Cristiano Ronaldo Accused Of $16 Million Tax Evasion By Spanish Government
Cristiano Ronaldo Accused of Tax Fraud
Ronaldo, 32, is being charged with four counts of tax fraud from 2011 to 2014, according to a statement Madrid’s regional state prosecutor released on Tuesday.
The statement claimed the soccer player “took advantage of a business structure created in 2010 to hide from fiscal authorities income generated in Spain from image rights,” and also alleged that Ronaldo utilized what it considers a shell company in the Virgin Islands to “create a screen in order to hide his total income from Spain’s Tax Office.”
The statement added Ronaldo “intentionally” did not declare income of €28.4 million ($31.8 million) related to image rights, and declared €11.5 million ($12.88 million) of earnings from 2011-14 when his real income was almost €43 million ($48.16 million).
The prosecutor also alleged that the Portuguese falsely reported income as coming from real estate, which it said had greatly trimmed his tax rate.
The Portuguese star, who is the world’s highest-paid athlete previously stated he was not concerned about fiscal investigations since he had nothing to hide.
Even after leaked documents in December implied Ronaldo had avoided taxes on income purportedly held in offshore accounts, the Portuguese forward denied the allegations.
Ronaldo’s agency previously announced he was up to date on his taxes. Last month, tax officials stated he adjusted his tax declarations and paid an additional 6 million euros ($6.72 million) in 2014.
According to Goal.com, the Portuguese star’s case will probably be dealt with in a way that is similar to Barcelona star Lionel Messi, with a long trial in court.
Though Messi’s case was opened in 2013 and he was formally charged in July 2016, Spain’s Supreme Court handed the Argentine and his father/financial advisor Jorge a suspended sentence just last month. Messi was also originally found guilty of tax fraud, more specifically of avoiding his fiscal responsibilities by hiding income in offshore accounts and tax havens in Belize and Uruguay and evading payments on his image rights.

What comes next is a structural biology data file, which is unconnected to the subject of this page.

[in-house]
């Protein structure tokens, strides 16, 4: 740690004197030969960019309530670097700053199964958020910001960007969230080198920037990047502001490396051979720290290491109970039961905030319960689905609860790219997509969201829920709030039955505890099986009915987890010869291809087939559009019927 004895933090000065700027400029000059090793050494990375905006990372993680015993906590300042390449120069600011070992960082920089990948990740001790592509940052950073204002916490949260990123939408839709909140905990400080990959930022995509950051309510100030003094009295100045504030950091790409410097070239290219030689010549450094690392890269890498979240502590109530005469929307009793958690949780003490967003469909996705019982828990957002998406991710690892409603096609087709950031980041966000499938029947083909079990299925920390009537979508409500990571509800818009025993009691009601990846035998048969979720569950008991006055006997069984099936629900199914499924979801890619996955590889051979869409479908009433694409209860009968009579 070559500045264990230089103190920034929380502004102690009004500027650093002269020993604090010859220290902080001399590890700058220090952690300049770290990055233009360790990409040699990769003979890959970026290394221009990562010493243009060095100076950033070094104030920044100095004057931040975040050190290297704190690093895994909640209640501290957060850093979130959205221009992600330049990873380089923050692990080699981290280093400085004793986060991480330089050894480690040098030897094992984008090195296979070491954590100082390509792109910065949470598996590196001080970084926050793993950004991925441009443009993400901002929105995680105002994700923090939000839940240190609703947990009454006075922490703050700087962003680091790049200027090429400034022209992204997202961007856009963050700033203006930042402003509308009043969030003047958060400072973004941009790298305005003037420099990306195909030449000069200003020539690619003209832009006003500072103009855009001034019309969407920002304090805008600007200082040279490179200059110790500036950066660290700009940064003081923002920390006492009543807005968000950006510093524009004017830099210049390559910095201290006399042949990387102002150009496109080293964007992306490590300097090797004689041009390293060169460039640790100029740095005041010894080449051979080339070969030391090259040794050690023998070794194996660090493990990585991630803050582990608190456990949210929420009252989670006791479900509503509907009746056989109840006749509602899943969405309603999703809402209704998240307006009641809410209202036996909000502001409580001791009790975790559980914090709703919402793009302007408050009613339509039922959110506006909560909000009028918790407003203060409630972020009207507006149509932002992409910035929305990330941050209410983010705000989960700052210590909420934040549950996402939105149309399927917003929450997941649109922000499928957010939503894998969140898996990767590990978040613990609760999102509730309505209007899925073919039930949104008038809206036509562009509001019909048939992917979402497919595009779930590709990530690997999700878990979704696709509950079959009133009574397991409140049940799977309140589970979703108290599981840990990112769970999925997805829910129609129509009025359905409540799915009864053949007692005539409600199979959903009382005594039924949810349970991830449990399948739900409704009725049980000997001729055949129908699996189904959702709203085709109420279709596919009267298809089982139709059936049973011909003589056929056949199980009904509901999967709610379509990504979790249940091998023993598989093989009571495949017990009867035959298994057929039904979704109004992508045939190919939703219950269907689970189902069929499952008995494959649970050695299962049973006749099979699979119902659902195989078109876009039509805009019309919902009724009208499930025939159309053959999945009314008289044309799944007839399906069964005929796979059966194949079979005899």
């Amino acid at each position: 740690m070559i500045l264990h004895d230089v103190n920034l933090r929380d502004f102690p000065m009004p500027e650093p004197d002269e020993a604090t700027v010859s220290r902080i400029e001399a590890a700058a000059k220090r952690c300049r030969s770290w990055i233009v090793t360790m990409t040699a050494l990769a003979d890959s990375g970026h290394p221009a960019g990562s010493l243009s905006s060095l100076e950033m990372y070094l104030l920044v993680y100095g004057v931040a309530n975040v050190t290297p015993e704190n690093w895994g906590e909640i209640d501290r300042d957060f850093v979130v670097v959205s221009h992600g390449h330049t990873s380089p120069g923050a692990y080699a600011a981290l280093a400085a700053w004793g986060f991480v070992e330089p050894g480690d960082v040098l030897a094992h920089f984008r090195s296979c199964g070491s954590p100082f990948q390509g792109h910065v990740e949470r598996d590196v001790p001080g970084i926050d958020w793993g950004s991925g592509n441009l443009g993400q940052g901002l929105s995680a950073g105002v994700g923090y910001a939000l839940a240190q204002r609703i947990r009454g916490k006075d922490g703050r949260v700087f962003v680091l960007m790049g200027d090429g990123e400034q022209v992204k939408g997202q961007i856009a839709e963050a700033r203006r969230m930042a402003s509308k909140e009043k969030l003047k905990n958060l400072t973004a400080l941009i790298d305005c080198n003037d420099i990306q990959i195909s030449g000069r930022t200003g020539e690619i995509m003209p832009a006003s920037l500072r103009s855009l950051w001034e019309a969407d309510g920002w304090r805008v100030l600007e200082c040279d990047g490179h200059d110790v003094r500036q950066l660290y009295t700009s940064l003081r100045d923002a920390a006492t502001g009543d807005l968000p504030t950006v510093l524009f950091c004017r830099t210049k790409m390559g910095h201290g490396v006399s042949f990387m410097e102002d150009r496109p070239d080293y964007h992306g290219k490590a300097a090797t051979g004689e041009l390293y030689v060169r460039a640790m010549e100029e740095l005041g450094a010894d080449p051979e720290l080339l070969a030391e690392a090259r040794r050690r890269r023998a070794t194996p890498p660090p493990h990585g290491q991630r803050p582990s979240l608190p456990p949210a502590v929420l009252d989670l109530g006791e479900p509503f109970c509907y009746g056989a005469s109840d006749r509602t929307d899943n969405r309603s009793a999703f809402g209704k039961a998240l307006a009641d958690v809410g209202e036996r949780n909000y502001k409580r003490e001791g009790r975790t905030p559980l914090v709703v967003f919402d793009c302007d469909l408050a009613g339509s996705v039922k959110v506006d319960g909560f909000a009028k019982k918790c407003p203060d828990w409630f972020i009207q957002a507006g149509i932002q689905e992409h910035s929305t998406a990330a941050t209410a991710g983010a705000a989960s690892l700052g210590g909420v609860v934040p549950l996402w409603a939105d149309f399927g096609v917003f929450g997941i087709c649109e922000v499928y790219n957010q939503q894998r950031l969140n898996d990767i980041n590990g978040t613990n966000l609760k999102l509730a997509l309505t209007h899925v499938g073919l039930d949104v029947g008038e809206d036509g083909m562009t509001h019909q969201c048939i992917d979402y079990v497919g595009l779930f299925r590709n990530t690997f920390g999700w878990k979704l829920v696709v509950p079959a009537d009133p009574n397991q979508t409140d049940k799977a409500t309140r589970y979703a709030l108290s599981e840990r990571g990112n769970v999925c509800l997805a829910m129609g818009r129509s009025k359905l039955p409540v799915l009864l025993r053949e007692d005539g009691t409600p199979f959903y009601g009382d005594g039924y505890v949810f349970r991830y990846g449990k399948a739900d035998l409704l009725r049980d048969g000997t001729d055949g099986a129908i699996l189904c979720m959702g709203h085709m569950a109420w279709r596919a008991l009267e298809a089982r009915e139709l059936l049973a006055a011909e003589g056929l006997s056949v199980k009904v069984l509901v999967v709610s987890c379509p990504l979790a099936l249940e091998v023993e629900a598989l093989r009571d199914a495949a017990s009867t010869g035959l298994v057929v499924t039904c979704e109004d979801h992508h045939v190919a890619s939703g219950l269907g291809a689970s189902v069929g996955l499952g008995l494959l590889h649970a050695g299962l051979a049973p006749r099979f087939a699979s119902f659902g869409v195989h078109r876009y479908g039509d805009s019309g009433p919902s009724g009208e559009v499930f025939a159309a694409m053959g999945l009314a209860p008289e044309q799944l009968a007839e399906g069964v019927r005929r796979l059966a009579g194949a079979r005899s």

The Argentine was forced to pay a 4.1 million euro ($4.6 million) fine and sentenced to 21 months in prison. Messi’s sentence was reduced at the end of May because under Spanish law, first-time offenders do not need to serve jail time for non-violent crimes if the term is for two years or less.
Per Goal’s Alberto Pinero and Ignasi Oliva:
“Cristiano’s case would be the same [as Messi’s]. With no previous record of tax evasion or other offences, Ronaldo would not spend time in jail – even if he is found guilty of the charges.
Sources consulted confirm that the Portuguese would only be forced to serve time if the sentence were to be greater than 24 months and, although this case is in theory more serious than Messi’s, the same jurisprudence would likely be followed and applied.”
Before the Champions League final, Ronaldo told Spanish television station El Chiringuito he was not concerned about the possibility of him being charged.
“I am very relaxed about it — the truth is I’m very, very relaxed,” he said. “I know that these things can be resolved with the best decisions. So I am good. I can say [that] from the depth of my heart, looking straight into the camera.
“When you do things well you can go to bed feeling relaxed. And I sleep well always, always. So I am good, and only thinking about the Champions League final.”
According to Forbes, Ronaldo — a four-time Ballon d’Or winner — is the highest-paid sportsperson for the second consecutive year. He earned $93 million from salary, bonuses and endorsements last year.
MILAN, ITALY – MAY 28: Cristiano Ronaldo of Real Madrid in action during the UEFA Champions League Final match between Real Madrid and Club Atletico de Madrid at Stadio Giuseppe Meazza on May 28, 2016 in Milan, Italy. (Photo by Clive Rose/Getty Images)